Once, a friend of mine gave me a full set of foul weather gear for Martinmas, a day when one traditionally gives a coat to the needy. I must have seemed needy; as a naturalist working in the field, no matter the weather, I was frequently soaked. That's a bad thing, especially in the winter.
My friend's timing was perfect: It was November, and I was about to take a group of kids out on a research vessel during the first hour or so of a nor'easter. There was rain, the wind was high, and lightening stung the sea around us. I was warm and dry.
When folks ask about nature study in rainy areas, I always think of that day. If I could be comfortable in that kind of extreme weather, then anyone can get out for rainy day nature study. The gear consists of a rain jacket, rain pants, and a good rain hat or hood. These should be large enough to fit over regular cold-weather clothes. They can be very inexpensive (like a thin rain coat) or very expensive hi-tech extreme weather protection. For our purposes, since we are talking aobu t a quick nature hike in the rain, the thinner, less-expensive type of gear will do. A long rain poncho paired with high boots does well for younger kids. Once in a very unexpected torrent during a camping trip, we settled for ponchos made from large black garbage bags, a trick I learned on a schooner trip while in high school. They worked pretty well, but a long-backed Gloucester fisherman's hat would be helpful in preventing the rain from running down your back! Of course, kids love to carry umbrellas, and that's a fine way to stay dry.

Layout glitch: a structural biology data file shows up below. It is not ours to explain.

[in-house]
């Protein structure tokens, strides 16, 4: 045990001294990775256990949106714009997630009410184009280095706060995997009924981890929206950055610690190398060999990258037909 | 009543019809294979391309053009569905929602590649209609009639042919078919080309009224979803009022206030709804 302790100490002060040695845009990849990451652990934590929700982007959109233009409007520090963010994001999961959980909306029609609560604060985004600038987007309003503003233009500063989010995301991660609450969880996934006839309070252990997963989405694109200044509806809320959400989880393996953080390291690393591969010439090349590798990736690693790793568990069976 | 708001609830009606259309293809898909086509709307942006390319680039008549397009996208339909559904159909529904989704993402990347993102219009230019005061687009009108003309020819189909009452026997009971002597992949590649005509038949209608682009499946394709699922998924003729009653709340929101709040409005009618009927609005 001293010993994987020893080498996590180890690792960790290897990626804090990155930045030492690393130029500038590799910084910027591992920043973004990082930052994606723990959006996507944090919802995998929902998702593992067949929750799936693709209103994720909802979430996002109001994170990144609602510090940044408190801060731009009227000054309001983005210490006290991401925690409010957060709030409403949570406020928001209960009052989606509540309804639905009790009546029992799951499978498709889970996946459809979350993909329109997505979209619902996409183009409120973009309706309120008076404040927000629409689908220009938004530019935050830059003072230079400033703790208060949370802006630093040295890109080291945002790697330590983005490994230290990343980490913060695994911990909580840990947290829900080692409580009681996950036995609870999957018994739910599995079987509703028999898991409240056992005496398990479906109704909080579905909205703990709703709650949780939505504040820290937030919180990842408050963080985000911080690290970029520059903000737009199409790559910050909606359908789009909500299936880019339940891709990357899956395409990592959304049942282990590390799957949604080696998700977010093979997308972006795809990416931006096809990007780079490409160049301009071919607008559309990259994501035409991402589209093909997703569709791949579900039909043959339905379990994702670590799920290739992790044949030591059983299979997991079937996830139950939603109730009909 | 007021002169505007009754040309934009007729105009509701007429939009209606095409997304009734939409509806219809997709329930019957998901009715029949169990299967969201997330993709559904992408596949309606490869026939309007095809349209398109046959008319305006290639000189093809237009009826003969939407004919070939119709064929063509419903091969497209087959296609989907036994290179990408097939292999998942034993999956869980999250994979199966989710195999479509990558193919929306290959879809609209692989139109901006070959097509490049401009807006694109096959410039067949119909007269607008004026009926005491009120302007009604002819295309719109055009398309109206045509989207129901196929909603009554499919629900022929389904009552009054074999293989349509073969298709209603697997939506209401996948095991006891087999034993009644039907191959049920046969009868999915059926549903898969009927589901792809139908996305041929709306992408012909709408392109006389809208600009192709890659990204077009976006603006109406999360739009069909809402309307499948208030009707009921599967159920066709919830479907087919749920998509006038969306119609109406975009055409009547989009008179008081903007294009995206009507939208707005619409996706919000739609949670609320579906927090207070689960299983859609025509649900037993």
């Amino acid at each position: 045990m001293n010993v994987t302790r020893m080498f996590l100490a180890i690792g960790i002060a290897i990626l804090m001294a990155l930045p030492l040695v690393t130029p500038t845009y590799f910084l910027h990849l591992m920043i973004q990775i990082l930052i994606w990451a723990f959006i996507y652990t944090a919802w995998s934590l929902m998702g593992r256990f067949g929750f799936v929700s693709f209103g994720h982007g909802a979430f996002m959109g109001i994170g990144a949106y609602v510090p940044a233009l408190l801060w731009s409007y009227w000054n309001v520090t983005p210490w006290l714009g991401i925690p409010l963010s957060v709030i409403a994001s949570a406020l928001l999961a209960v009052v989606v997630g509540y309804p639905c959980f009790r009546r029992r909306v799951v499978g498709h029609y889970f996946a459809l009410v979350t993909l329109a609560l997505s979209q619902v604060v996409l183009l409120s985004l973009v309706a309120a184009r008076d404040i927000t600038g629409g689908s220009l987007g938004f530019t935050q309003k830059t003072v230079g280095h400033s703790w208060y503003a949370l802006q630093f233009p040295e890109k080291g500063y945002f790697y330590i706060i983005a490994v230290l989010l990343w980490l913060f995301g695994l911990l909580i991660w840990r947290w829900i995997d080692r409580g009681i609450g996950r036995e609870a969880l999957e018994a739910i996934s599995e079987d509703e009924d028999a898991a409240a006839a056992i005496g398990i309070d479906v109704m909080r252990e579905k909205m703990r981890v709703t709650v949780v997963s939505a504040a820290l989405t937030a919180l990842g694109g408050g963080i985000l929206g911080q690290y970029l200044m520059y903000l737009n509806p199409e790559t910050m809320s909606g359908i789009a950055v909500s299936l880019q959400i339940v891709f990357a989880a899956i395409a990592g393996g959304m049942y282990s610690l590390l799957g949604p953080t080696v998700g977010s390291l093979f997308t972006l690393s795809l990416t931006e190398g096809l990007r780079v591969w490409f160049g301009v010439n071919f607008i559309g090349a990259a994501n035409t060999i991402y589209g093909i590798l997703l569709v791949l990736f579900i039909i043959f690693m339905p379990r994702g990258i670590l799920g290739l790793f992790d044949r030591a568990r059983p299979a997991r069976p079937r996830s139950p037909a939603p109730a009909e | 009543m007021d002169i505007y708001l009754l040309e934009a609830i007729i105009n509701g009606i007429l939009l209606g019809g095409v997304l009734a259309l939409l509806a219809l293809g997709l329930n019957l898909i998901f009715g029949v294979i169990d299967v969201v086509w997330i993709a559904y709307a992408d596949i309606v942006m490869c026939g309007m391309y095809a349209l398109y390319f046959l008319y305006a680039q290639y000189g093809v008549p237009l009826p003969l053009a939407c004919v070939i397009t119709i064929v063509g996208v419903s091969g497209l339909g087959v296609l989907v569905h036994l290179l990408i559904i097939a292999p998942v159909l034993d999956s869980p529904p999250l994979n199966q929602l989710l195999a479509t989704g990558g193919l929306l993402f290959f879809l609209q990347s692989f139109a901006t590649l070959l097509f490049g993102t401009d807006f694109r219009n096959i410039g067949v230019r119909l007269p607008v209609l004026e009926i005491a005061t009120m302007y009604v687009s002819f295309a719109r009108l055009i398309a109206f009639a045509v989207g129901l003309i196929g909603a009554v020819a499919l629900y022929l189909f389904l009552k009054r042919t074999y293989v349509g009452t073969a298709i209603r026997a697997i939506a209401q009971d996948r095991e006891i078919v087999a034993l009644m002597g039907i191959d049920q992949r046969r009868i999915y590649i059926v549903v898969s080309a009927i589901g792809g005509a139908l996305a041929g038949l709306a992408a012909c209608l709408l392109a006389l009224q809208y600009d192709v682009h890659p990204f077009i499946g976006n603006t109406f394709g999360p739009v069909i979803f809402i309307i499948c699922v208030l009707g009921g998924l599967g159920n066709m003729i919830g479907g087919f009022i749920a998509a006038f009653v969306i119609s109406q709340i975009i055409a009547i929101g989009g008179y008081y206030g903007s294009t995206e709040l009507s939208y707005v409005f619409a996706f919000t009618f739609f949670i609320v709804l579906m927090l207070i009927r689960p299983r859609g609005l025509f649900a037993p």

Once you are prepared to stay warm and dry, a rainy-day outing is fun and different. If you go to the beach, the water might look angry and wild...or it could be calm and rippled, depending on the wind. In a rainy field, earthworms might be surfacing (they did in my yard last week, and despite the 38 degree weather, robins were pulling the unfortunate annelids out of the ground with a frenzy). Take shelter in a wooded place in the rain (unless there is lightning--take no chances!). The muddy circumference of a rainy-day pond is a perfect place to look for animal tracks. Bring plaster to make casts of any tracks you find. And this time of year, don't forget to check out the life emerging in temporary puddles or vernal ponds. Try identifying ducks while their heads are hidden under their wings.
When your hike is over, come home to a warm fire, a cup of cocoa or chowder, and a hot shower or bath. Cuddle up with a good rainy day book (Theresa has lots of good suggestions here). Or watch a rainy day classic like Noah's Ark for the little ones, or Captains Corageous for teens (lots of water).